It wasn’t too hard to go from the inline rt-ai Edge Stream Processing Element using the Coral Edge TPU accelerator to an embedded version running on a Raspberry Pi 3 Model B with Pi camera. The rt-ai Edge test design for this SPE is pretty simple again:
As can be seen, the Pi + Coral runs at about 4 fps with 1280 x 720 frames which is not too bad at all. In this example, I am running the PiCoral camera SPE on the Raspberry Pi node (Pi7) and the View SPE on the Default node (an i7 Ubuntu machine). Also, I’m using the combined video and metadata output which contains both the detection data and the associated JPEG video frame. However, the PiCoral SPE also has a metadata-only output. This contains all the frame information and detection data (scores, boxes etc) but not the JPEG frame itself. This can be useful for a couple of reasons. First, especially if the Raspberry Pi is connected via WiFi, transmitting the JPEGs can be a bit onerous and, if they are not needed, very wasteful. Secondly, it satisfies a potential privacy issue in that the raw video data never leaves the Raspberry Pi. Provided the metadata contains enough information for useful downstream processing, this can be a very efficient way to configure a system.
A Coral USB Accelerator turned up yesterday so of course it had to be integrated with rt-ai to see what it could do. Creating a Python-based SPE from the object detection demo in the API download didn’t take too long. I used the MobileNet SSD v2 COCO model as a starting point to generate this example output:
The very basic rt-ai test design looks like this:
Using 1280 x 720 video frames from the webcam, I was getting around 2 frames per second from the CoralSSD SPE. This isn’t as good as the Intel NCS 2 SPE but that is a compiled C++ SPE whereas the Coral SPE is a Python 3 SPE. I haven’t found a C++ API spec for the Edge TPU as yet. Perhaps by investigating the SWIG-generated Python interface I could link the compiled libraries directly but that’s for another day…
Docker containers are a great way of reducing the headaches caused by pre-requisites and software versions when deploying code in general and rt-ai SPEs in particular. So it made sense to add support for SPEs in Docker containers in addition to the existing bare metal SPEs. The screen capture above shows the test design in rtaiDesigner using the Docker containerized version of the existing TensorFlow object detector. It is essentially identical to the bare metal version, just with the object detection SPE replaced with the Dockerized version. The container was based on the TensorFlow GPU image.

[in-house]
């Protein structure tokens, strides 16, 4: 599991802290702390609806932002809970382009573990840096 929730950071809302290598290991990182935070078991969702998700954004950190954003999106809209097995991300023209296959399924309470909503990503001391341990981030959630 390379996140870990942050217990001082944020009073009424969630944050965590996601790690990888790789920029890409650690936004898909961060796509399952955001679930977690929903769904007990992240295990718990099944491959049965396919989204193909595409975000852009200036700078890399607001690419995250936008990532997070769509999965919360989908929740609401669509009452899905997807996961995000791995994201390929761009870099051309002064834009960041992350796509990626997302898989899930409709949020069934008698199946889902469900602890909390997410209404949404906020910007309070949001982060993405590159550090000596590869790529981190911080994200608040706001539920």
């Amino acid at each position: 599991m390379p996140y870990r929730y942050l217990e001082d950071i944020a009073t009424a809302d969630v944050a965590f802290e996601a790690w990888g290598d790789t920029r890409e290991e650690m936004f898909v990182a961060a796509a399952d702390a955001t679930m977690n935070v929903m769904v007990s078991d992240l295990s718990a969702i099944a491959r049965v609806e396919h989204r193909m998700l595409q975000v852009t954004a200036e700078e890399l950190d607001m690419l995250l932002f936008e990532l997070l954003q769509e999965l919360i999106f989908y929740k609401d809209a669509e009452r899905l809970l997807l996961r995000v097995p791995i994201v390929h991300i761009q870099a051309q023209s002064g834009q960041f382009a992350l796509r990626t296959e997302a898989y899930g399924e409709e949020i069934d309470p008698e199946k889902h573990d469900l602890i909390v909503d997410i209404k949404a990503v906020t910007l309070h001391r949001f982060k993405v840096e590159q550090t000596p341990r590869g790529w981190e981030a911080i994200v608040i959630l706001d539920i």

SPE code is deployed to nodes as a package that includes start and stop scripts. Normally, the start script is something very simple: a single line kicking off a Python script for example. Docker SPEs use a slightly more complex start script that first tries to pull the required Docker image from a defined registry location and then invokes the container in the required manner (using nvidia-docker if necessary).
No changes were required to the SPE code itself in this case – just customization of the start and stop scripts and I added some files used to build the container and install it in the local registry so that the build and update process is very straightforward. Plus, as this test design shows, bare metal and containerized SPEs can be mixed without limitation as the stream interfaces are identical in all cases.
I really like using JSON encoding as a way of transferring messages between processes as it is machine and language independent. Plus, it is very well suited to stream processing networks (such as rt-ai Edge) as arbitrary fields can be added to existing JSON messages and passed along. Contrast this with compiled IDLs which typically have no flexibility whatsoever.
One problem though is that binary data cannot be included in JSON messages directly. Typically base64 encoding is used to convert binary data into text. However, this is inefficient, especially in a stream processing network where base64 decoding and encoding might have to be done several times.
There are a variety of modifications to JSON around but it is very simple to just add binary data on to the end of a JSON message to form a complete message that can be transferred via MQTT for example.
In Python, an MQTT message can be published like this:
def publish(topic, jsonData, binData = None):
jsonDump = json.dumps(jsonData)
jsonString = struct.pack('>I', len(jsonDump)) + jsonDump + binData
Here, jsonData contains the normal JSON message text, binData contains the binary data to be sent along with it. To receive the message, use something like this:
def onMessage(client, userdata, message):
jsonLength = struct.unpack('>I', message.payload[0:4])
jsonData = json.loads(message.payload[4:4+jsonLength])
binData = message.payload[4+jsonLength:]